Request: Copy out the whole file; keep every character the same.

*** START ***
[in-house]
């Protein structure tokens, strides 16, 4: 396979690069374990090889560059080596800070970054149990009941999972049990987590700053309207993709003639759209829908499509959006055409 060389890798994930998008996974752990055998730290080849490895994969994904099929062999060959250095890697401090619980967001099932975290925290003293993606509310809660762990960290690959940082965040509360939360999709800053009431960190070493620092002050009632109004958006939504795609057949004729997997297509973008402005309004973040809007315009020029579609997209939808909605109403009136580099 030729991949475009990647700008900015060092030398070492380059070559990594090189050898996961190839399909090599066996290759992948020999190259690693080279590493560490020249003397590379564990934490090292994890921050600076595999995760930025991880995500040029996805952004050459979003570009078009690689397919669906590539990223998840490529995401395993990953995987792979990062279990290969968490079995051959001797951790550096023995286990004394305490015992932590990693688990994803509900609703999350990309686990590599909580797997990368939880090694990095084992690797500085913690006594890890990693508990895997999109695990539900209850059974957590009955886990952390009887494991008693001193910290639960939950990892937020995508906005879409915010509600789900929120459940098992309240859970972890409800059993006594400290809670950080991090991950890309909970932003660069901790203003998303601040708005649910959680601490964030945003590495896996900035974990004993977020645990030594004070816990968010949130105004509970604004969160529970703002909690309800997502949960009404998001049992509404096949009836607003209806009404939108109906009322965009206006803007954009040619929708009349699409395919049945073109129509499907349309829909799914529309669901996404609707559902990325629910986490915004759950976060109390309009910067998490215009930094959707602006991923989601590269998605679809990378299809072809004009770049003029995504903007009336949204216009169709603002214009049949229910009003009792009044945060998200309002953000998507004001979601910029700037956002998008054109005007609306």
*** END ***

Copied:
[in-house]
């Protein structure tokens, strides 16, 4: 396979690069374990090889560059080596800070970054149990009941999972049990987590700053309207993709003639759209829908499509959006055409 060389890798994930998008996974752990055998730290080849490895994969994904099929062999060959250095890697401090619980967001099932975290925290003293993606509310809660762990960290690959940082965040509360939360999709800053009431960190070493620092002050009632109004958006939504795609057949004729997997297509973008402005309004973040809007315009020029579609997209939808909605109403009136580099 030729991949475009990647700008900015060092030398070492380059070559990594090189050898996961190839399909090599066996290759992948020999190259690693080279590493560490020249003397590379564990934490090292994890921050600076595999995760930025991880995500040029996805952004050459979003570009078009690689397919669906590539990223998840490529995401395993990953995987792979990062279990290969968490079995051959001797951790550096023995286990004394305490015992932590990693688990994803509900609703999350990309686990590599909580797997990368939880090694990095084992690797500085913690006594890890990693508990895997999109695990539900209850059974957590009955886990952390009887494991008693001193910290639960939950990892937020995508906005879409915010509600789900929120459940098992309240859970972890409800059993006594400290809670950080991090991950890309909970932003660069901790203003998303601040708005649910959680601490964030945003590495896996900035974990004993977020645990030594004070816990968010949130105004509970604004969160529970703002909690309800997502949960009404998001049992509404096949009836607003209806009404939108109906009322965009206006803007954009040619929708009349699409395919049945073109129509499907349309829909799914529309669901996404609707559902990325629910986490915004759950976060109390309009910067998490215009930094959707602006991923989601590269998605679809990378299809072809004009770049003029995504903007009336949204216009169709603002214009049949229910009003009792009044945060998200309002953000998507004001979601910029700037956002998008054109005007609306």